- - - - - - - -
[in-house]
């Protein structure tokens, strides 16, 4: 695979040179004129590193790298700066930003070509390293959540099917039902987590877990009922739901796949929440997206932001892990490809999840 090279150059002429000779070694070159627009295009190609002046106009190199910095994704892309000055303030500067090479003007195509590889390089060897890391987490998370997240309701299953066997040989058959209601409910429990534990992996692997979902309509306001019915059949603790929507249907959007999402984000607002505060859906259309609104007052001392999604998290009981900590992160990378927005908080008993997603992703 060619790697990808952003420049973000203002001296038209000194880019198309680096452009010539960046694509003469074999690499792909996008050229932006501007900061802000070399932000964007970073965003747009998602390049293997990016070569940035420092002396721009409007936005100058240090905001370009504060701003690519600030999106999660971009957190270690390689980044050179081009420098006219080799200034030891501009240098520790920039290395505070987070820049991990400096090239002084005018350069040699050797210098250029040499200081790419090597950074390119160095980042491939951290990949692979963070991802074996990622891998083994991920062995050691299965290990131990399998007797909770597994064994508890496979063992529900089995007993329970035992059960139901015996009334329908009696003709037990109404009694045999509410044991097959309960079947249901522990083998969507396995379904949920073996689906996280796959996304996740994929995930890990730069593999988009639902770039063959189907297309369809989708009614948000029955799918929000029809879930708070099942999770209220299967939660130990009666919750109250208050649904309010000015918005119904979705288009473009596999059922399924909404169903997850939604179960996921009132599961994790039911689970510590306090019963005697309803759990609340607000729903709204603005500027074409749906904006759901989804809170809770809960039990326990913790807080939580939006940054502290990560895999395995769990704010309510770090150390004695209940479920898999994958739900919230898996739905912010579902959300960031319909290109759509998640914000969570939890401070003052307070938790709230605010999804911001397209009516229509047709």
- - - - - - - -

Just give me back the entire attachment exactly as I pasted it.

[in-house]
């Protein structure tokens, strides 16, 4: 695979040179004129590193790298700066930003070509390293959540099917039902987590877990009922739901796949929440997206932001892990490809999840 090279150059002429000779070694070159627009295009190609002046106009190199910095994704892309000055303030500067090479003007195509590889390089060897890391987490998370997240309701299953066997040989058959209601409910429990534990992996692997979902309509306001019915059949603790929507249907959007999402984000607002505060859906259309609104007052001392999604998290009981900590992160990378927005908080008993997603992703 060619790697990808952003420049973000203002001296038209000194880019198309680096452009010539960046694509003469074999690499792909996008050229932006501007900061802000070399932000964007970073965003747009998602390049293997990016070569940035420092002396721009409007936005100058240090905001370009504060701003690519600030999106999660971009957190270690390689980044050179081009420098006219080799200034030891501009240098520790920039290395505070987070820049991990400096090239002084005018350069040699050797210098250029040499200081790419090597950074390119160095980042491939951290990949692979963070991802074996990622891998083994991920062995050691299965290990131990399998007797909770597994064994508890496979063992529900089995007993329970035992059960139901015996009334329908009696003709037990109404009694045999509410044991097959309960079947249901522990083998969507396995379904949920073996689906996280796959996304996740994929995930890990730069593999988009639902770039063959189907297309369809989708009614948000029955799918929000029809879930708070099942999770209220299967939660130990009666919750109250208050649904309010000015918005119904979705288009473009596999059922399924909404169903997850939604179960996921009132599961994790039911689970510590306090019963005697309803759990609340607000729903709204603005500027074409749906904006759901989804809170809770809960039990326990913790807080939580939006940054502290990560895999395995769990704010309510770090150390004695209940479920898999994958739900919230898996739905912010579902959300960031319909290109759509998640914000969570939890401070003052307070938790709230605010999804911001397209009516229509047709």